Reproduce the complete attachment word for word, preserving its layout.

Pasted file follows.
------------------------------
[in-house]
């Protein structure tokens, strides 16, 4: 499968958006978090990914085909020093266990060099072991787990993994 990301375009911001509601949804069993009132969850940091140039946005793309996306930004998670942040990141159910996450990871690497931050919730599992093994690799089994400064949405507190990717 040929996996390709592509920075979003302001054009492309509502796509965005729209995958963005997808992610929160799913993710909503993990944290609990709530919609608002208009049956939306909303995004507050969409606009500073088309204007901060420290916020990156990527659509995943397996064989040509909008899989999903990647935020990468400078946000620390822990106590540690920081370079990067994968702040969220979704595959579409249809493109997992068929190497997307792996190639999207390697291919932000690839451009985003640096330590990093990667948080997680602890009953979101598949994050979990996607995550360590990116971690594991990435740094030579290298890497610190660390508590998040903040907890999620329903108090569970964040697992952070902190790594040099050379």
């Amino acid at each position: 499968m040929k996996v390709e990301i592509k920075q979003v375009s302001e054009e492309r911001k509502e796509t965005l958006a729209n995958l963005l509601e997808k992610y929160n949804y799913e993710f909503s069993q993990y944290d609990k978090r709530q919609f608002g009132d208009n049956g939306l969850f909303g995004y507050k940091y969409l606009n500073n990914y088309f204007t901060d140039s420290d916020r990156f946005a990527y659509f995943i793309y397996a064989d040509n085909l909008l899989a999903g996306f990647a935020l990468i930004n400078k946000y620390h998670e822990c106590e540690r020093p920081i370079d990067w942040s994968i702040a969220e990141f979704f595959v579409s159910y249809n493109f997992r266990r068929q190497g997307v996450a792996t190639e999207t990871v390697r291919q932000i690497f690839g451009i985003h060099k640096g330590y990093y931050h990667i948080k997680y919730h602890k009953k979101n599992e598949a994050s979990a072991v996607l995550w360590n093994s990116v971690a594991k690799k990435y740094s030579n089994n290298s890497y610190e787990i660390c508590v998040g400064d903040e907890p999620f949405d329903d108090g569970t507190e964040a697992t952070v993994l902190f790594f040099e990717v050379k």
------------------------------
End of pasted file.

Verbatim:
[in-house]
């Protein structure tokens, strides 16, 4: 499968958006978090990914085909020093266990060099072991787990993994 990301375009911001509601949804069993009132969850940091140039946005793309996306930004998670942040990141159910996450990871690497931050919730599992093994690799089994400064949405507190990717 040929996996390709592509920075979003302001054009492309509502796509965005729209995958963005997808992610929160799913993710909503993990944290609990709530919609608002208009049956939306909303995004507050969409606009500073088309204007901060420290916020990156990527659509995943397996064989040509909008899989999903990647935020990468400078946000620390822990106590540690920081370079990067994968702040969220979704595959579409249809493109997992068929190497997307792996190639999207390697291919932000690839451009985003640096330590990093990667948080997680602890009953979101598949994050979990996607995550360590990116971690594991990435740094030579290298890497610190660390508590998040903040907890999620329903108090569970964040697992952070902190790594040099050379």
């Amino acid at each position: 499968m040929k996996v390709e990301i592509k920075q979003v375009s302001e054009e492309r911001k509502e796509t965005l958006a729209n995958l963005l509601e997808k992610y929160n949804y799913e993710f909503s069993q993990y944290d609990k978090r709530q919609f608002g009132d208009n049956g939306l969850f909303g995004y507050k940091y969409l606009n500073n990914y088309f204007t901060d140039s420290d916020r990156f946005a990527y659509f995943i793309y397996a064989d040509n085909l909008l899989a999903g996306f990647a935020l990468i930004n400078k946000y620390h998670e822990c106590e540690r020093p920081i370079d990067w942040s994968i702040a969220e990141f979704f595959v579409s159910y249809n493109f997992r266990r068929q190497g997307v996450a792996t190639e999207t990871v390697r291919q932000i690497f690839g451009i985003h060099k640096g330590y990093y931050h990667i948080k997680y919730h602890k009953k979101n599992e598949a994050s979990a072991v996607l995550w360590n093994s990116v971690a594991k690799k990435y740094s030579n089994n290298s890497y610190e787990i660390c508590v998040g400064d903040e907890p999620f949405d329903d108090g569970t507190e964040a697992t952070v993994l902190f790594f040099e990717v050379k």